Sunday, May 8, 2016

Conference Theme: Fathers

I'm slightly embarrassed to say that after listening/watching this last General Conference that I didn't notice any themes in it. I'm pretty sure that's because with four kids and an infant, I only sort of paid attention.  Over the last week, though, I've had some time to re-listen to Conference.

I recently learned that a dear, nearly life-long friend is getting divorced with the most recent reason being abuse. With that on my mind, as I listened to President Uchtdorf's and President Eyring's Priesthood Session talks, I noticed their reminders to men to step it up.
Our priesthood obligation is to put our families and the families of those around us at the center of our concern.  Every major decision should be based on the effect it will have on a family to qualify for life with Heavenly Father and Jesus Christ. (Eyring)
[Families] require constant, intentional work. The doctrine of eternal families must inspire us to dedicate our best efforts to saving and enriching our marriages.  (Uchtdorf)
. . . No matter how flat your relationship may be at the present, if you keep adding pebbles of kindness, compassion, listening, sacrifice, understanding, and selflessness, eventually a mighty pyramid will begin to grow. If it appears to take forever, remember: happy marriages are meant to last forever! (Uchtdorf)
The way you treat your wife or children or parents or siblings may influence generations to come. What legacy do you want to leave your posterity? One of harshness, vengeance, anger, fear, or isolation? Or one of love, humility, forgiveness, compassion, spiritual growth, and unity? . . . For the sake of your family relationships, for the sake of your soul, please be merciful, for "mercy triumphs over judgment." . . . Sincerely apologizing to your children, your wife, your family, or your friends is not a sign of weakness but of strength. Is being right more important than fostering an environment of nurturing, healing, and love? (Uchtdorf)
Then, a friend in a nearby city shared that Elder Rasband spoke to their stake recently. He basically said that Melchezidek Priesthood holders need  better protect their families and teach their children consistently so that their children will be stronger.

I also noticed when listening to Elder Christofferson's talk, "Fathers," from Conference that he also spoke on men and their duties:
In 1833, the Lord reprimanded members of the First Presidency for inadequate attention to the duty of teaching their children. To one He said specifically, "You have not taught your children light and truth, according to the commandments; and that wicked one hath power, as yet, over you, and this is the cause of your affliction. Fathers are to teach God's law and works anew to each generation.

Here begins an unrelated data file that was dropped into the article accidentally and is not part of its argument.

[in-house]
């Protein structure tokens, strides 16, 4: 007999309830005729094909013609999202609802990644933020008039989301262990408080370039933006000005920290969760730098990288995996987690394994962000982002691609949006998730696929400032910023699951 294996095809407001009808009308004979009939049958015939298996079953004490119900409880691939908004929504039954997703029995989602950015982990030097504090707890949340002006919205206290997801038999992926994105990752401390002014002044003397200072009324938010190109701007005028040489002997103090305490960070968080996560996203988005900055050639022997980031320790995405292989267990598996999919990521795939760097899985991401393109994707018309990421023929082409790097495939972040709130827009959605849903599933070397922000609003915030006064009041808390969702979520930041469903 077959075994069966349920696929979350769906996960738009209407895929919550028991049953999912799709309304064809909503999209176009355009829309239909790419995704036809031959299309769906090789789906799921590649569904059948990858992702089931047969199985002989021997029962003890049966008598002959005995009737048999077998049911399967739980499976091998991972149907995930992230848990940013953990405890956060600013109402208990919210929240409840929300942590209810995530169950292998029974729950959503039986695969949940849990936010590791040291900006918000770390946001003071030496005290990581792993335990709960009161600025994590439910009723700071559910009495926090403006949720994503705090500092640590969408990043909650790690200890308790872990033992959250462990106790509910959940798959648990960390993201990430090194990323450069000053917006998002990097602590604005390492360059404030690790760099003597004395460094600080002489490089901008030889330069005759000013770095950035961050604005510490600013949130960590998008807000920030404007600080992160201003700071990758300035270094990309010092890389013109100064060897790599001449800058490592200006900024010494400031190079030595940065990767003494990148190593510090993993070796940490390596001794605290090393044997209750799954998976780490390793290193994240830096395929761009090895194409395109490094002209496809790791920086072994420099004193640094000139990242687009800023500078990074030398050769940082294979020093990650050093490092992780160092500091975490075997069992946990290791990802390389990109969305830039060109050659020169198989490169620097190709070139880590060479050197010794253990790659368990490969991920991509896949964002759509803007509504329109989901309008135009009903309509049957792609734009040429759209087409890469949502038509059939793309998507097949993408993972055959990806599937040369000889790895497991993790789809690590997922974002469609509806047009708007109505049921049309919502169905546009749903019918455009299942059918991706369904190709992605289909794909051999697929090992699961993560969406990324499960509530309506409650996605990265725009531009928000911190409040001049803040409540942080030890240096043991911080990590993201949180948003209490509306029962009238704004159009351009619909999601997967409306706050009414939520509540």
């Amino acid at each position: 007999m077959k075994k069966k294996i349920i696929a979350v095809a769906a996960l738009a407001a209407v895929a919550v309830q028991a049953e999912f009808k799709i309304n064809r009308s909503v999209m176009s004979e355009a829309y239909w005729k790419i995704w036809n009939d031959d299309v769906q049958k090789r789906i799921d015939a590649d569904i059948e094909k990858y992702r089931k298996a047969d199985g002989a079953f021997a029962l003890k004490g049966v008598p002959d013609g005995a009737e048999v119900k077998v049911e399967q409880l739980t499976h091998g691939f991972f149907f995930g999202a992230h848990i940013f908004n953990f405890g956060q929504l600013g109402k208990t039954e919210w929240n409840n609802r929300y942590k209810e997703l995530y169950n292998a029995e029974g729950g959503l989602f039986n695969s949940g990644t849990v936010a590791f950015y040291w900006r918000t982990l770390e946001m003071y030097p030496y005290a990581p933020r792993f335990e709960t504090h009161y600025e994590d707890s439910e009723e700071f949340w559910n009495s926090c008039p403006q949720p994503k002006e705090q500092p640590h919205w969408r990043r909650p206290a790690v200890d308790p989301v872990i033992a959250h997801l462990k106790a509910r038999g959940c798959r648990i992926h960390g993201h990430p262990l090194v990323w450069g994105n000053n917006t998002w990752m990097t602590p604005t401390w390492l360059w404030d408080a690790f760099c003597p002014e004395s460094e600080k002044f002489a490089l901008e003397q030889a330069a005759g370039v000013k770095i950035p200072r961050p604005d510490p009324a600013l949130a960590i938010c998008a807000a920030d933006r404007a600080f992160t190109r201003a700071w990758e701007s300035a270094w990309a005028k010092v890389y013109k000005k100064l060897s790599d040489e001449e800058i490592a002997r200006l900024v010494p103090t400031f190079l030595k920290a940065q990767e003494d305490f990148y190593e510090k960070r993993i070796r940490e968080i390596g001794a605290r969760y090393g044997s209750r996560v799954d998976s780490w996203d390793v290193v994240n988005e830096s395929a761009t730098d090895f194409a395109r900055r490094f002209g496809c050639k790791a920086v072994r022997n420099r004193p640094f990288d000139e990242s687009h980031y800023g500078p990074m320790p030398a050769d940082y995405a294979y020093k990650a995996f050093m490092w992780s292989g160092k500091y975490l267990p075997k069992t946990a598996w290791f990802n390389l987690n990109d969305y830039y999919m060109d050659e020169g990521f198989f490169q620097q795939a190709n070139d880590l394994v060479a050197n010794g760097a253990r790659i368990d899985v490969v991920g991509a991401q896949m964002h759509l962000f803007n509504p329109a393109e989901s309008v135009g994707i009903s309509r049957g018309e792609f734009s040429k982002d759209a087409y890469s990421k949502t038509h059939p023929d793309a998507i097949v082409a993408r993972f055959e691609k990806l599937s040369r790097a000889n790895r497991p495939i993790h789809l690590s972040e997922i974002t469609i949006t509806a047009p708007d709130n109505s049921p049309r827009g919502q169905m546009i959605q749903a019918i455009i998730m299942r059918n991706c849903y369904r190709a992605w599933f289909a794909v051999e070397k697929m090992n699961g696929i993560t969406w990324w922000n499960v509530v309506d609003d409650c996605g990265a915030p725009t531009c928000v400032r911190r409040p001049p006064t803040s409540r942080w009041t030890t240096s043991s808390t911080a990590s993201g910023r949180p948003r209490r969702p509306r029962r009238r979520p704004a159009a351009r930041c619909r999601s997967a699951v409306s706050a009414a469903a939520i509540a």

Discipline and correction are part of teaching. As Paul said, "for whom the Lord loveth he chasteneth." But in discipline a father must exercise particular care, lest there be anything even approaching abuse, which is never justified. When a father provides correction, his motivation must be love and his guide the Holy Spirit. . . .
We call on media and entertainment outlets to portray devoted and capable father who truly love their wives and intelligently guide their children, instead of the bumblers and buffoons or the "guys who cause problems," as fathers are all to frequently depicted.
Live your life so that as a man you will bring purity to your marriage and to your children.
I'm pretty sure it's safe to say that the Brethren have been discussing father's a lot lately.

I have a wonderful twelve-year old son who wants to do what's right. He wants guidance; he wants to please his parents. He likes to read and doesn't always want to be sitting around playing video games, as is the stereotype. We've noticed that most of his friends also want to do things other than video games, they just need the guidance and an adult to get them doing something that's not video games. Gaming is just so easy when there's no one there to get you to do anything else. These boys need to become good men; they need to be trained to someday protect their own families. They are up against so much; they just need guidance.

Interestingly, my husband was recently called as the Scoutmaster, and today, I was called as the Scout Committee Chair. I have in mind that we need to fill these boys with testimonies and skills that will help them on their missions and as they have families of their own. They need to become close to God through the outdoors. We've never been overly excited about Scouts, but our bishop pointed out that Scouting is the plan the Church chose to stay with even when it had the chance to leave. So, we are learning to go with it and make it what the boys need.  The Church is concerned about our boys and men and I'm willing to fight for them.